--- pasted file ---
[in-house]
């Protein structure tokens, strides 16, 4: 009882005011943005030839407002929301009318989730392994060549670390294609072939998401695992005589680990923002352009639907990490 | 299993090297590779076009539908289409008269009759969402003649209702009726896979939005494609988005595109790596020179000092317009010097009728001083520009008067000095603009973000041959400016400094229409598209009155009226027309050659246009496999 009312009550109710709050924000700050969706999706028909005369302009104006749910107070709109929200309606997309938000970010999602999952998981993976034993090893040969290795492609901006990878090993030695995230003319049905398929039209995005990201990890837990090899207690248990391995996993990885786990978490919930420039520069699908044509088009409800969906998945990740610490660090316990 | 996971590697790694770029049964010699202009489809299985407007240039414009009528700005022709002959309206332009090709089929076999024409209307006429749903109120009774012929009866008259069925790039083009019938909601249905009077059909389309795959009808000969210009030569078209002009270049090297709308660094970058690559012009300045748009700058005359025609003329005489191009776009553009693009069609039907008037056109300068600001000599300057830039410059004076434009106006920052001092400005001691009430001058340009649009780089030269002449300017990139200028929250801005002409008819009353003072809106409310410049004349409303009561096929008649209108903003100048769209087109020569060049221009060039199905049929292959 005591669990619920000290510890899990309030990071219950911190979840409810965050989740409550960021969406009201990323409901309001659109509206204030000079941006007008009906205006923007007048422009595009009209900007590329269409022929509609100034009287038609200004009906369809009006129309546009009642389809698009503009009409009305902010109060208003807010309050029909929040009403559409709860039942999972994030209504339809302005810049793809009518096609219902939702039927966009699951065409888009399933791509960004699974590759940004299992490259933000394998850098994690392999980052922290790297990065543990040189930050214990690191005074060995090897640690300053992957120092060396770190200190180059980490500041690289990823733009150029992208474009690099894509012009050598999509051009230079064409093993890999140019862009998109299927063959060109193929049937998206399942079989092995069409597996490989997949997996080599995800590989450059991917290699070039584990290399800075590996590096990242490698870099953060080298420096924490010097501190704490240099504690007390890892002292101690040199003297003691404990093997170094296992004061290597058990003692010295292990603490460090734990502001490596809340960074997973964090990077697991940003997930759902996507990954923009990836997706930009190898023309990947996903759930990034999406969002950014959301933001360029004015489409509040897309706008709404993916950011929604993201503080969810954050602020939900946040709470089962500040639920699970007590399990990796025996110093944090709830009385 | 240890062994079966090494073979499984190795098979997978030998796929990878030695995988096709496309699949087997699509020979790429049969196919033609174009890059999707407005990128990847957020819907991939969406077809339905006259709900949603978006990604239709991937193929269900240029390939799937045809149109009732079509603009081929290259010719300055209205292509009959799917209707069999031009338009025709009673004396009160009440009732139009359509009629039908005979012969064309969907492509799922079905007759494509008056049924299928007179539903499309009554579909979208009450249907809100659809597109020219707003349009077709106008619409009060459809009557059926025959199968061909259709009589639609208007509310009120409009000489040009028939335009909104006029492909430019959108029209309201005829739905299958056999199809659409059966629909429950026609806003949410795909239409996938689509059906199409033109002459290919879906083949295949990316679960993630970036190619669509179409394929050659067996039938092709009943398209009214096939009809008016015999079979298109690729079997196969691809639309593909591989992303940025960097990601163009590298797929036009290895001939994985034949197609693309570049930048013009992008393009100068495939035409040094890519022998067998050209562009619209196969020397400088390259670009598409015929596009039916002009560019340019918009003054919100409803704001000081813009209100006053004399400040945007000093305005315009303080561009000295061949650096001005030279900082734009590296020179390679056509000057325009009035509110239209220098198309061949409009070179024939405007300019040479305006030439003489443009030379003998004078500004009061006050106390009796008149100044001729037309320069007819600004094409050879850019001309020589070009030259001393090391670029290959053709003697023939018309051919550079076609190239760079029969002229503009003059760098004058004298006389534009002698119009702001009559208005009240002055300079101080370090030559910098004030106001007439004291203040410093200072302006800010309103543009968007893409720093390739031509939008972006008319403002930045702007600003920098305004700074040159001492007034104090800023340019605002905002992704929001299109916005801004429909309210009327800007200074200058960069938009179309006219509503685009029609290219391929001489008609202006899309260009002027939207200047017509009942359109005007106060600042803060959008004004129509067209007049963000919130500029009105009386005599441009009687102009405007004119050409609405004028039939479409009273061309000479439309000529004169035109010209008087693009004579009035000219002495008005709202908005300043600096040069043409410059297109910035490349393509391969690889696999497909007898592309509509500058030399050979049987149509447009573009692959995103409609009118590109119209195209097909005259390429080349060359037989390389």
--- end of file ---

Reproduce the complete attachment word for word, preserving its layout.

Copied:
[in-house]
């Protein structure tokens, strides 16, 4: 009882005011943005030839407002929301009318989730392994060549670390294609072939998401695992005589680990923002352009639907990490 | 299993090297590779076009539908289409008269009759969402003649209702009726896979939005494609988005595109790596020179000092317009010097009728001083520009008067000095603009973000041959400016400094229409598209009155009226027309050659246009496999 009312009550109710709050924000700050969706999706028909005369302009104006749910107070709109929200309606997309938000970010999602999952998981993976034993090893040969290795492609901006990878090993030695995230003319049905398929039209995005990201990890837990090899207690248990391995996993990885786990978490919930420039520069699908044509088009409800969906998945990740610490660090316990 | 996971590697790694770029049964010699202009489809299985407007240039414009009528700005022709002959309206332009090709089929076999024409209307006429749903109120009774012929009866008259069925790039083009019938909601249905009077059909389309795959009808000969210009030569078209002009270049090297709308660094970058690559012009300045748009700058005359025609003329005489191009776009553009693009069609039907008037056109300068600001000599300057830039410059004076434009106006920052001092400005001691009430001058340009649009780089030269002449300017990139200028929250801005002409008819009353003072809106409310410049004349409303009561096929008649209108903003100048769209087109020569060049221009060039199905049929292959 005591669990619920000290510890899990309030990071219950911190979840409810965050989740409550960021969406009201990323409901309001659109509206204030000079941006007008009906205006923007007048422009595009009209900007590329269409022929509609100034009287038609200004009906369809009006129309546009009642389809698009503009009409009305902010109060208003807010309050029909929040009403559409709860039942999972994030209504339809302005810049793809009518096609219902939702039927966009699951065409888009399933791509960004699974590759940004299992490259933000394998850098994690392999980052922290790297990065543990040189930050214990690191005074060995090897640690300053992957120092060396770190200190180059980490500041690289990823733009150029992208474009690099894509012009050598999509051009230079064409093993890999140019862009998109299927063959060109193929049937998206399942079989092995069409597996490989997949997996080599995800590989450059991917290699070039584990290399800075590996590096990242490698870099953060080298420096924490010097501190704490240099504690007390890892002292101690040199003297003691404990093997170094296992004061290597058990003692010295292990603490460090734990502001490596809340960074997973964090990077697991940003997930759902996507990954923009990836997706930009190898023309990947996903759930990034999406969002950014959301933001360029004015489409509040897309706008709404993916950011929604993201503080969810954050602020939900946040709470089962500040639920699970007590399990990796025996110093944090709830009385 | 240890062994079966090494073979499984190795098979997978030998796929990878030695995988096709496309699949087997699509020979790429049969196919033609174009890059999707407005990128990847957020819907991939969406077809339905006259709900949603978006990604239709991937193929269900240029390939799937045809149109009732079509603009081929290259010719300055209205292509009959799917209707069999031009338009025709009673004396009160009440009732139009359509009629039908005979012969064309969907492509799922079905007759494509008056049924299928007179539903499309009554579909979208009450249907809100659809597109020219707003349009077709106008619409009060459809009557059926025959199968061909259709009589639609208007509310009120409009000489040009028939335009909104006029492909430019959108029209309201005829739905299958056999199809659409059966629909429950026609806003949410795909239409996938689509059906199409033109002459290919879906083949295949990316679960993630970036190619669509179409394929050659067996039938092709009943398209009214096939009809008016015999079979298109690729079997196969691809639309593909591989992303940025960097990601163009590298797929036009290895001939994985034949197609693309570049930048013009992008393009100068495939035409040094890519022998067998050209562009619209196969020397400088390259670009598409015929596009039916002009560019340019918009003054919100409803704001000081813009209100006053004399400040945007000093305005315009303080561009000295061949650096001005030279900082734009590296020179390679056509000057325009009035509110239209220098198309061949409009070179024939405007300019040479305006030439003489443009030379003998004078500004009061006050106390009796008149100044001729037309320069007819600004094409050879850019001309020589070009030259001393090391670029290959053709003697023939018309051919550079076609190239760079029969002229503009003059760098004058004298006389534009002698119009702001009559208005009240002055300079101080370090030559910098004030106001007439004291203040410093200072302006800010309103543009968007893409720093390739031509939008972006008319403002930045702007600003920098305004700074040159001492007034104090800023340019605002905002992704929001299109916005801004429909309210009327800007200074200058960069938009179309006219509503685009029609290219391929001489008609202006899309260009002027939207200047017509009942359109005007106060600042803060959008004004129509067209007049963000919130500029009105009386005599441009009687102009405007004119050409609405004028039939479409009273061309000479439309000529004169035109010209008087693009004579009035000219002495008005709202908005300043600096040069043409410059297109910035490349393509391969690889696999497909007898592309509509500058030399050979049987149509447009573009692959995103409609009118590109119209195209097909005259390429080349060359037989390389």